should feel less lonesome, Irishman.'f
He stopped me again.
"Once I had an ambition to find an
honest man, Donovan, but I gave it up
—it's easier to be an honest man than,
to find one. I give you peace!"
I had learned some things from the
young button king, but much was still
opaque in the affairs of the Hol
brooks. The Italian's presence as
sumed a new significance from Gilles
pie's story. He had been party to a
conspiracy to kill Holbrook, alias
Hartridge, on the night of my adven
ture at the houseboat, and I fell to
wondering who had been the shadowy
director of that enterprise—the cow
ard who had hung off in the creek and:
waited for the evil deed to be done.
The Gate of Dreams.
Too Much Work For One Wife
According to the Geographical Jour
nal of London the marital relations
among the peoples of Nigeria vary
somewhat according to their state of
civilization: "Polygamy la the rule,
the reason given being that it is im
possible for one woman to do all the
work of the house, look after the chil
dren, prepare and cook the food, fetch
the daily supply of water (often an
arduous job), cultivate the plantation
and go to market The African is an
exceedingly hungry person. It is the
custom to eat several times a day
when at home, and the men spend
most of their day sitting in the pala
ver house or market place, while the
women bring the food all day long.
One wife could not possibly do this.
Besides, the African lady encourages
it, for she says, 'The more wives, the
less work.'
"Among the Ahiaras, Onlchas, Obu
wus and the lower class of pagan
tribes in the Interior, there is very
little form of marriage. As soon as
man has the means, he pays the par-
In my heart I was anxious to do
justice to Gillespie 9ad it is that we
are all so given to passing solemn
judgment on trifling testimony! I my
self am not impeccable. I should at
any tfrce give to the lions a man wha
uses hig thumb as a paper-cutter for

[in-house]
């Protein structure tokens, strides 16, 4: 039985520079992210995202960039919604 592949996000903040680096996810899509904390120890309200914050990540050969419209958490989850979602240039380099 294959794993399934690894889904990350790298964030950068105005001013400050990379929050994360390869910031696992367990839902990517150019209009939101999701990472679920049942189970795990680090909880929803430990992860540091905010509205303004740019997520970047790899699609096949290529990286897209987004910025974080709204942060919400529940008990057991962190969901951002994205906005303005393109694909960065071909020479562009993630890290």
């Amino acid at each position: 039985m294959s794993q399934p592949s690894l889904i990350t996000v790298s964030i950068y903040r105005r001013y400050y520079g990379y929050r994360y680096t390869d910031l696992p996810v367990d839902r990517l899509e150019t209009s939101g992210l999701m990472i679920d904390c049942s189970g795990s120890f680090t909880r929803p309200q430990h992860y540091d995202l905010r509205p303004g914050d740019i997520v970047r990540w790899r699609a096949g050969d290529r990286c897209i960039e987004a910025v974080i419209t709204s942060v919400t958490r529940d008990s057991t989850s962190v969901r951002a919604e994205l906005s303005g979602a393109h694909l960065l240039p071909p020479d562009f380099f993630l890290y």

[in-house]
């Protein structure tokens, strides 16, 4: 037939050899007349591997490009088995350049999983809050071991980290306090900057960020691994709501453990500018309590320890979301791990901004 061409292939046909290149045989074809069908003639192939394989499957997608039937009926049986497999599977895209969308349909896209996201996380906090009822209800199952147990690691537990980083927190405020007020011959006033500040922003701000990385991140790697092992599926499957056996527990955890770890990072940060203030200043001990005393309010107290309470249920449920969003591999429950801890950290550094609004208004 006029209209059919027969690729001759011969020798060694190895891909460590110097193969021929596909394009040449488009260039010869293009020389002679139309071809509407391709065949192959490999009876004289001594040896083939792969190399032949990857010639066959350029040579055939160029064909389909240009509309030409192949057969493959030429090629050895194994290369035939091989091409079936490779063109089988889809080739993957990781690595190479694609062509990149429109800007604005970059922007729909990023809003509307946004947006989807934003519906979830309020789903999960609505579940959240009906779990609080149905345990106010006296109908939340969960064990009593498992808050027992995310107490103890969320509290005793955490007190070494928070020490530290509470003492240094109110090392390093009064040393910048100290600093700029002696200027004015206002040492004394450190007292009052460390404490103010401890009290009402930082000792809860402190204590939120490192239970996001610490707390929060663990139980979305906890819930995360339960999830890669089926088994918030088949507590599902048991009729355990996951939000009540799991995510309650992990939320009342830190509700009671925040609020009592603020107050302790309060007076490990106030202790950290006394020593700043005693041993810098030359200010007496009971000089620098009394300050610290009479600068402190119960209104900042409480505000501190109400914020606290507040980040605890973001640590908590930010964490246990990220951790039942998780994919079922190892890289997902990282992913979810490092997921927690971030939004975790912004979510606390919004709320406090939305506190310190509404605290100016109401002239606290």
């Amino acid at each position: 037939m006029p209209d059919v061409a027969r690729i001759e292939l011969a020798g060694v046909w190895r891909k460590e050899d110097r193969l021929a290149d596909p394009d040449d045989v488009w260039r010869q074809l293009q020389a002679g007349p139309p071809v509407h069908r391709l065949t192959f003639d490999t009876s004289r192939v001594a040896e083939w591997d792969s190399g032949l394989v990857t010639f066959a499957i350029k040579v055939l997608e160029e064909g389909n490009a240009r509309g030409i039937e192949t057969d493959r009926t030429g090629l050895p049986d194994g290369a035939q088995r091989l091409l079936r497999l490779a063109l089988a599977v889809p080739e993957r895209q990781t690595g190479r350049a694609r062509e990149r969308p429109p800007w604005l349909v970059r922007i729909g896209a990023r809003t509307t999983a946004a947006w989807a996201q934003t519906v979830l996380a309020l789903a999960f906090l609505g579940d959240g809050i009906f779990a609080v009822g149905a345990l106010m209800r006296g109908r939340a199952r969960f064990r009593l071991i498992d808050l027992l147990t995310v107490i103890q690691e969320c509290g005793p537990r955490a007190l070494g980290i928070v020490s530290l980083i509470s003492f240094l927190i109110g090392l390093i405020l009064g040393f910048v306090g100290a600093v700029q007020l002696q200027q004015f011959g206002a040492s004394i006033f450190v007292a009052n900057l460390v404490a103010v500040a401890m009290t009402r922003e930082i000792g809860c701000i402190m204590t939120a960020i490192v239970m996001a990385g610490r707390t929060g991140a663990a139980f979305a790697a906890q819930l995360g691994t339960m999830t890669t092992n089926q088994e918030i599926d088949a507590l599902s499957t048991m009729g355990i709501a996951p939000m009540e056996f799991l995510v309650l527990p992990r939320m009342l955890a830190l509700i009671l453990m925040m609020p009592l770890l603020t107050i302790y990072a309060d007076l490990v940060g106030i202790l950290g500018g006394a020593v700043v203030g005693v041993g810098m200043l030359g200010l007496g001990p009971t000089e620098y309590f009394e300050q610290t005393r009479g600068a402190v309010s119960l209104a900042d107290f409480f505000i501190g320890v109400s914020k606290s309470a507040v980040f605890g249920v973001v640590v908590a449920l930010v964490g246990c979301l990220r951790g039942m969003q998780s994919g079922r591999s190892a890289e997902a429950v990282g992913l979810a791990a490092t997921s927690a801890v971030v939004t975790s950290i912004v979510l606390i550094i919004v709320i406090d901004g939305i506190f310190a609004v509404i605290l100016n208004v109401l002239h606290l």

such a one is clearly marked for bru
tality. My prejudices rally as to a
trumpet-call at the sSg&t of a girl
wearing overshoes or fctbbttog ben
bons—the one suggestive of predatory
habits and weak lungs, the oULer «t
nervous dyspepsia.
The night was fine, and after R»
turning my horse to the stable I coo?
tfnued on to the Glenarm boathouse. I
was strolling along, pipe in mouth,
and was half-way up the boathouse^
steps when a woman shrank away
from the veranda rail, where she had
been standing, gazing out upon the
lake. There was no mistaking her.
She was not even disguised to-night,,
as I advanced across the little ver
anda she turned toward me. The lan
tern over the boathouse door suffused
us both as "I greeted her.
"Pardon me, Miss Holbrook I'm
afraid I have disturbed your medita
tions," I said. "But if you don't
"You have the advantage of being:
on your own ground," she replied.
"I waive all my rights as tenant if
you will remain."
"It is much nicer here than on St.
Agatha's pier you can see the lake
and the stars better. On the whole,"
she laughed, "I think I shall stay a
moment longer, if you will tolerate
I brought out some chairs and we
sat down by the rail, whege we could
look out upon the star-sown heavens
and the dark floor of stars beneath.
Helen bent forward with her elbows
resting on the rail, her hands clasped
under her chia. The lamplight fell
full upon her slightly lifted head, and
upon her shoulders, over which lay a
filmy veil. She hummed dreamily for
a moment while I watched her. Had
she one mood for the day and another
night? I had last seen her
tha afternoon after an hour of ten
nis, at which she was expert, and she
had run away through Glenarm gate
with a taunt for my defeat but now
the spirit of stars and of all earth's
silent things was upon her. I looked
twice and thrice at her clearly
outlined profile, at the brow with its
point of dark hair, at the hand where=
on the emerald was clearly distin
guishable, and satisfied myself that
there could be no mistake about her.
"You grow bold," I said, anxious to
hear her voice. "You don't mind the
pickets a bit.'1
"No. I'm quite superior to walls
and fences. You have heard of those
East Indians who appear and disapj
pear through closed doors well, we'll
assume that I had one of those fel
lows for an ancestor! It will save the
trouble of trying to account for my
exits and entrances. I will tell you
in confidence, Mr. Donovan, that I
don't like to be obliged to account for
ents what they want, in the shape of
goats, cows, beads and money, and
takes the girl. There is no ceremony
at all. The more wives the greater
riches he is supposed to have and the
better he will be looked after.
"If, of course, thy can manage to
seize a woman from the neighboring
tribe while she is fetching water or
working on her farm, no much the
cheaper. With this method in vogue
for centuries, no wonder that it is aa
much as a native's life is wort* to go
out of his own village, and that the
country is so backward."
Most Obstinate Thing*.
A bachelor says a mule is the most
obstinate thing on earth, but married
men know better.—Chicago Dally
Circumstantial Evidence.
"Is it true than an employe of the "-4*
street-cleaning department was aeem^r
Intoxicated on the street?"
"No the rumor started from
fact that some people said they fi^lIP
him fall off the